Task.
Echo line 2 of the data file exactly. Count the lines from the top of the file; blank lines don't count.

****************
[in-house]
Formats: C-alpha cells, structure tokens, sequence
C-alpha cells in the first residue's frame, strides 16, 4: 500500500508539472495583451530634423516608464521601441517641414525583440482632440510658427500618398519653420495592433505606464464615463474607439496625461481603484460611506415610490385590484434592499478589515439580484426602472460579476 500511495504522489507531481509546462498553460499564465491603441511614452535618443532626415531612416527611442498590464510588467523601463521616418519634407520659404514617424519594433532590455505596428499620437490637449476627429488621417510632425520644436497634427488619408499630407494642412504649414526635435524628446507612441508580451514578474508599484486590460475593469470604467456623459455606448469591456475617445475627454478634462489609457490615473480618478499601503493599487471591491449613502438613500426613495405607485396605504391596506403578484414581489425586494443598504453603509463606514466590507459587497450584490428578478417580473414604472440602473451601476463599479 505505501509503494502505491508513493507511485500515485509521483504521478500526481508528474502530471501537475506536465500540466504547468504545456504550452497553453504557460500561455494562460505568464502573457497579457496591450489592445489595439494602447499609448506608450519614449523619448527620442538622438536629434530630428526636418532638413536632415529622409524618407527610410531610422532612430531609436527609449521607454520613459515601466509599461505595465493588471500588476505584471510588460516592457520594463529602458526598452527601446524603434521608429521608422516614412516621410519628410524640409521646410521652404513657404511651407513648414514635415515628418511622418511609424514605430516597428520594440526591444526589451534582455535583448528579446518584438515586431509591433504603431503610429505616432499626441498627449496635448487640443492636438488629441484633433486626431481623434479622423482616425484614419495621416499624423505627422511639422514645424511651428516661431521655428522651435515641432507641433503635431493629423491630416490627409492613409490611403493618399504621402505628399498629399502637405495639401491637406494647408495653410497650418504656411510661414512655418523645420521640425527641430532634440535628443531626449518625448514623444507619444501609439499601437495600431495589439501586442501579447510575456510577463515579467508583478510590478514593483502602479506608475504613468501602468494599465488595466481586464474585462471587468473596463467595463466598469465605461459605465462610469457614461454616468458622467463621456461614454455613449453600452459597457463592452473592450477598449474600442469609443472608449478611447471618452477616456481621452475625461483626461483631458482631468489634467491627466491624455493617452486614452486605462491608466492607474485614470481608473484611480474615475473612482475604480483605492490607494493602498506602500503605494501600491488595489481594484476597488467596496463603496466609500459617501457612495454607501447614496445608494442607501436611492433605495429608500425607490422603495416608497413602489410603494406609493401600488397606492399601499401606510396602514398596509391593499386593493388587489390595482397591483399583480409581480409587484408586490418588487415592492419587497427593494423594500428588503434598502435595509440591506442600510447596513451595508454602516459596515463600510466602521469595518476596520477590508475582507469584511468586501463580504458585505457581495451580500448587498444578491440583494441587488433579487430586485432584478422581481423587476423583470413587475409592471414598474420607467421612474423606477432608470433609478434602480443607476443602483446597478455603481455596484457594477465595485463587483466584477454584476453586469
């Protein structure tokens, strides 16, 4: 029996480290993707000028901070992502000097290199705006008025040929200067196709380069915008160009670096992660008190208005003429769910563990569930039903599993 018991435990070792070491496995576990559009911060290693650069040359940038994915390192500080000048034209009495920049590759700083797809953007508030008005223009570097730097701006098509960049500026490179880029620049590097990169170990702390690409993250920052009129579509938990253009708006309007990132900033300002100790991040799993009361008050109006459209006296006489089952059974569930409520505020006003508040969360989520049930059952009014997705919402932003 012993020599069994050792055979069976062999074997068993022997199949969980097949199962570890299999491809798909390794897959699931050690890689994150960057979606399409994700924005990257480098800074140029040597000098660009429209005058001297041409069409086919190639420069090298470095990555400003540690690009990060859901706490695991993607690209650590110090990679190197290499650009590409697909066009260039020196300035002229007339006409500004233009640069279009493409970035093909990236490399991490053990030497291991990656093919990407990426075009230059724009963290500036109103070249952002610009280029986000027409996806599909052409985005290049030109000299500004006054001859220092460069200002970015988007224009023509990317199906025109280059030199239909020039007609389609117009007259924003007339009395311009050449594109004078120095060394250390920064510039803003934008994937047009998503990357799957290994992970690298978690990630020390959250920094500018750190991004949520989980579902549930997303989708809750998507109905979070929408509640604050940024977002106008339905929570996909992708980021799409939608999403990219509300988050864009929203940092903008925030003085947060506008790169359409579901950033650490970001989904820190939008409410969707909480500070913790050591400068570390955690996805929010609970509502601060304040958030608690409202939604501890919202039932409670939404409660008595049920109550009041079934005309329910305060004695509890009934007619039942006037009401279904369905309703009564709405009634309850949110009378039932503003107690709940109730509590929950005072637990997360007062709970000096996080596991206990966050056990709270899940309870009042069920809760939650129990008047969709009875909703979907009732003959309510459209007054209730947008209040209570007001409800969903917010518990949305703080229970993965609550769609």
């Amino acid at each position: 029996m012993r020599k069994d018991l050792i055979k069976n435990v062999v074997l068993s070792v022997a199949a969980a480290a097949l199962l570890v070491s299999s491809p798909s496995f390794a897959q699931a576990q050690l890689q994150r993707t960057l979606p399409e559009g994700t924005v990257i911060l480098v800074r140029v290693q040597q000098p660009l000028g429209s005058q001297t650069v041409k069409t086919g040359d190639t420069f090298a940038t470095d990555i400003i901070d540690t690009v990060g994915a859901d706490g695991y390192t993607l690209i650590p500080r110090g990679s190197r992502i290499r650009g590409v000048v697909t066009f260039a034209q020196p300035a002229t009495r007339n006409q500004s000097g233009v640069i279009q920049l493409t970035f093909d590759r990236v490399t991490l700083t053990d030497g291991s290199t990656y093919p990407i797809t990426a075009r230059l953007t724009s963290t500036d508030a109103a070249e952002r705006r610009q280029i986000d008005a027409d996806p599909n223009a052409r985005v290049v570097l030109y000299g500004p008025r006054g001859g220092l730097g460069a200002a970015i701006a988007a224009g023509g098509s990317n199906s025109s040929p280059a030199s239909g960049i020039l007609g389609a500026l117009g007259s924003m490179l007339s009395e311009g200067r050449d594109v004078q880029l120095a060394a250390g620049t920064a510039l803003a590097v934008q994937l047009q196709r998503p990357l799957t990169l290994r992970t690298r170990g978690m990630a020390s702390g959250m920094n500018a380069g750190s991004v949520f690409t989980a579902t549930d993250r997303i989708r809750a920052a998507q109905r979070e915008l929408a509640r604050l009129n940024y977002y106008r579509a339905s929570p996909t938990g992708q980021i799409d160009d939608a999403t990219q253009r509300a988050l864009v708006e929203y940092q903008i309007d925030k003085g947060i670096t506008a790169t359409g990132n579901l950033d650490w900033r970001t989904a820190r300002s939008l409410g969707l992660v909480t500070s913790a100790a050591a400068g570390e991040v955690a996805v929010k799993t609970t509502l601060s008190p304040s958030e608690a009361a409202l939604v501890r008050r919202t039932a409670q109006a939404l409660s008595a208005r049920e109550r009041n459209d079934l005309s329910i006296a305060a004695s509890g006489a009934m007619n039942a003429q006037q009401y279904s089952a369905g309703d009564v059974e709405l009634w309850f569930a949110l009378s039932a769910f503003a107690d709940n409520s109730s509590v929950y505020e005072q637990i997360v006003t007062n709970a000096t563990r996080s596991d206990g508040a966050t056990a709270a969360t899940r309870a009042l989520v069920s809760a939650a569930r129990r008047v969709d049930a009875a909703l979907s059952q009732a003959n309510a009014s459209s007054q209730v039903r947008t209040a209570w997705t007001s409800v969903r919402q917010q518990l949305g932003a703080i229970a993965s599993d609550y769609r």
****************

Formats: C-alpha cells, structure tokens, sequence